Cinderella Games / Curing Albrecht / The Last Resort

Choreography and direction Jessica Wright and Morgann Runacre-Temple
English National Ballet
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Cinderella Games Credit: Thomas Stroppel
Cinderella Games Credit: Thomas Stroppel

Jessica Wright and Morgann Runacre-Temple’s very short (six-minute or so), wittily subversive dance films might just have found their moment in our peculiar times. And I’m only just catching up with them all.

Cinderella Games is their latest, their third produced by English National Ballet, screened during the autumn and winter 2019 tour as a curtain raiser for select performances of Christopher Wheeldon’s Cinderella.

Filmed in the Royal Albert Hall and Kempton Steam Museum, with thirty-five inter-generational participants from a range of dance backgrounds led by professional performers Chihiro Kawasaki and Matthew Hawkins, Cinderella Games is a cross between Charlie Chaplin’s Modern Times and Fritz Lang’s Metropolis with colour saturation by Hollywood Technicolor.

Hawkins is the master of ceremonies, the judge and jury, the one with the finger on the bell and the buzzer—elements of the Wizard of Oz brought out by the red privacy curtains of the loges in the Royal Albert Hall. Chihiro Kawasaki is the Cinderella wannabe.

Contestants are guided through the games by many helpers in yellow one-piece overalls. A yellow brick road? Blindfolded, they have to find shoes, and balance them on their heads. And clean the green machinery in the Kempton Steam Museum, which looks amazing.

The visuals are stunning, the sets fantastic, and the concept is as winning as the winning contestant’s view of her certificate which states "You Have Won / You Live Happily Ever After". She leaves it and the shoe—a brogue—on the steps as she chases after those in yellow. Losers get a yellow overall. But are they the losers? A tongue-in-cheek feel-good message.

The superbly drilled corps, their formations, sequencing, timing, the colour scheme, the grand sense of a musical in waiting, the overall stage pictures…. And Prokofiev’s lovely waltz…

Framing, setting and a strong visual sense are Jess and Morgs's (as they are collectively known) strengths, particularly visible in Curing Albrecht, which was filmed in partnership with Manchester international Festival 2017 in Manchester’s Edwardian Grade II listed Victoria Baths. Now, it’s worth watching just for those.

Apparently influenced by Akram Khan’s Giselle, with Adolphe Adam’s music recomposed by Frank Moon, it tells of a young man suffering from St Vitus’s dance, or something like. Almost danced to death by the Wilis—get it? Here they cure him… Again the colour scheme is great: green tiles, flaking blue paint, blue uniforms, red buckets to douse him. Synchronicity is of the essence.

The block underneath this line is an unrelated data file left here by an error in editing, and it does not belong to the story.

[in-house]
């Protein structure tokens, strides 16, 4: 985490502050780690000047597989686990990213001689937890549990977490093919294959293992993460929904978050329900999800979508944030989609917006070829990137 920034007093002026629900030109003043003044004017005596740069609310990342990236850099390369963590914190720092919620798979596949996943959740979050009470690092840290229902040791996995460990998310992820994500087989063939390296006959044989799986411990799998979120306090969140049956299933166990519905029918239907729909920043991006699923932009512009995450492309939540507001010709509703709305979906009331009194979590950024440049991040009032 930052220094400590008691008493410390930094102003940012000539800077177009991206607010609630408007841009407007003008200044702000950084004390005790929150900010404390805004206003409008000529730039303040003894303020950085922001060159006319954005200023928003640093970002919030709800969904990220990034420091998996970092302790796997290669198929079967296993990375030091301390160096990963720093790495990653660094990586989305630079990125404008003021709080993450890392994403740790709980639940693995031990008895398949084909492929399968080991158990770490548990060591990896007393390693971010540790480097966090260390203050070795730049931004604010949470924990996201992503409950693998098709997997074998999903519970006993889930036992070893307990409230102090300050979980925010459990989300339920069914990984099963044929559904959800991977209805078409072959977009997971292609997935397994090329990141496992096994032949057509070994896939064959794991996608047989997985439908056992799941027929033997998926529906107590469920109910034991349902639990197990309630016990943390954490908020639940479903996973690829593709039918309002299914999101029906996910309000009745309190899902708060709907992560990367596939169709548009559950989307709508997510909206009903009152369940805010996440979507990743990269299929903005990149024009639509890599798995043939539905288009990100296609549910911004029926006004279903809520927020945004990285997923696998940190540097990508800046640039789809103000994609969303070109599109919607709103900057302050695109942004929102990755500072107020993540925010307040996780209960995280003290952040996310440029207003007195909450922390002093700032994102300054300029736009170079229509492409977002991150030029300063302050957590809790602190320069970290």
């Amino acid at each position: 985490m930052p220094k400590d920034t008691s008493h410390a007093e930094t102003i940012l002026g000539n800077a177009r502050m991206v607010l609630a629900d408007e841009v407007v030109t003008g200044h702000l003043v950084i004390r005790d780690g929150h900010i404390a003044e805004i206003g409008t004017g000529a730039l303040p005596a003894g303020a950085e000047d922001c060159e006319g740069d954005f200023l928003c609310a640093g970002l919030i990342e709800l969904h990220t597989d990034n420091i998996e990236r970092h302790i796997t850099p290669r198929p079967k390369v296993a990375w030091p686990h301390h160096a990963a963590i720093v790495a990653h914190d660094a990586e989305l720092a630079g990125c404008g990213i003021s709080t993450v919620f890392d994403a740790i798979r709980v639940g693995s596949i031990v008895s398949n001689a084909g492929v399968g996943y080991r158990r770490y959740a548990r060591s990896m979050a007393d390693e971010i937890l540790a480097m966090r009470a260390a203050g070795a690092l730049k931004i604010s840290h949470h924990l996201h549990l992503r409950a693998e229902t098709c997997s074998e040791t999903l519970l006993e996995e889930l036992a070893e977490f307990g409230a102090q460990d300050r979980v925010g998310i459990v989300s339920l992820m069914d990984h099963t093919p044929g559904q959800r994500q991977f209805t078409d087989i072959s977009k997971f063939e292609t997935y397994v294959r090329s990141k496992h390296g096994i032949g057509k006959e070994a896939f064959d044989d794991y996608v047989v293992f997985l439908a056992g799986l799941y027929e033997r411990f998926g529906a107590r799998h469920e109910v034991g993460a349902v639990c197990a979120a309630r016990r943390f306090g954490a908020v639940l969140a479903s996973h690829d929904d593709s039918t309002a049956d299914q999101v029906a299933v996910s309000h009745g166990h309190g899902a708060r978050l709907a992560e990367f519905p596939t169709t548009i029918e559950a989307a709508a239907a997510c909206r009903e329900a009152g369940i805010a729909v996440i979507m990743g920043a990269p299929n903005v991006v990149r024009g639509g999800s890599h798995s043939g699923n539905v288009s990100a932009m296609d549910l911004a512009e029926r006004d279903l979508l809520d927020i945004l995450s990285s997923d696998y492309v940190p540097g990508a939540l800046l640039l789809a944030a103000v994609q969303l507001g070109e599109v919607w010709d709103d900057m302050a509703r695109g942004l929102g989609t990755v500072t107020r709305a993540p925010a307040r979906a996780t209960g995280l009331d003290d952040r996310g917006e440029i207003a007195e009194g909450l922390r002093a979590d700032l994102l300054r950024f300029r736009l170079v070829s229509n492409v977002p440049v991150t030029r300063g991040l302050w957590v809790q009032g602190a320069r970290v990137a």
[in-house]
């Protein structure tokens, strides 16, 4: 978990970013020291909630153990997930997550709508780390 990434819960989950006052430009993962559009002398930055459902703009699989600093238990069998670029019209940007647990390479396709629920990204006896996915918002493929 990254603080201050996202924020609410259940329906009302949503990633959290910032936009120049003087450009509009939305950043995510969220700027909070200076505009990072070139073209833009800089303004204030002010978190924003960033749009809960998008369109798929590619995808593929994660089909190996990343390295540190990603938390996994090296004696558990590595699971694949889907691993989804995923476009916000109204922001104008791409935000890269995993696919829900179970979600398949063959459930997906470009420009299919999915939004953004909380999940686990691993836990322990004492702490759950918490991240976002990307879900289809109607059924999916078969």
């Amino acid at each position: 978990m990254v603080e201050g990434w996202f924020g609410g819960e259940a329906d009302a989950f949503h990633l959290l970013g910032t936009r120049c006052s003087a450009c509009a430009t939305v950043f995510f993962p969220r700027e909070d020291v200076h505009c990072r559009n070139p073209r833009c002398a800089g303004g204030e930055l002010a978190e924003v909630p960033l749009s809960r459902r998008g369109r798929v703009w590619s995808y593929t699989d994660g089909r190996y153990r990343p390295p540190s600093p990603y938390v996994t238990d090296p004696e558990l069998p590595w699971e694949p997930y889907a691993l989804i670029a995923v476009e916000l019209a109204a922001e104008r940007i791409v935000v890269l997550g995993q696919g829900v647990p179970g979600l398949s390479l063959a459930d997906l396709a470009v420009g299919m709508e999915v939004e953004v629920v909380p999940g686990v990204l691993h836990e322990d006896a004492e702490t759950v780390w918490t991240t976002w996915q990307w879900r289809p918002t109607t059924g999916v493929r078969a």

Not quite Red Shoes, though with an element of Matthew Bourne’s humour, Curing Albrecht has a young man sign in for water therapy at a spa. Here’s where the fun begins. Nurses / assistants in blue are obviously the Wilis—if the music is anything to go by—who splash and water him down to almost drowning in the empty swimming pool. And dance him out of his disease. The female manager is a clipboard Queen of the Wilis.

The tale of The Red Shoes, incidentally, was partially taken from the dancing plague in Strasbourg in 1518, which leads me to digress momentarily, for here’s another ten-minute film to watch on BBC iPlayer. The striking thing about Jonathan Glazer’s eponymous film is that it feels like a prologue to a Pina Bausch production, especially with its clutch of veteran 'Bausch' dancers (including one of my favourites, Nazareth Panadero) performing in solitude, bouncing off the walls, obsessively washing hands—an obvious metaphor for our times.

The Last Resort, also from 2017, was inspired by photographer Martin Parr’s The Last Resort series of forty photographs taken in New Brighton near Liverpool 1983–85. The power of suggestion, illusion and imagination…

The Magnet, a club illusionist, magician, and choreographer of needy souls—Hannes Langolf has his willing and eager participants under his spell right from the start. Suntan lotion is tomato ketchup, sand is a cardboard container for the feet, what can't he suggest… ice cream scoops fly into cones; sea air is a wafted fan. If you can’t get there, he is the next best thing.

None of these three slight shows will take up too much of your time, but they just might put a smile on your face.

Reviewer: Vera Liber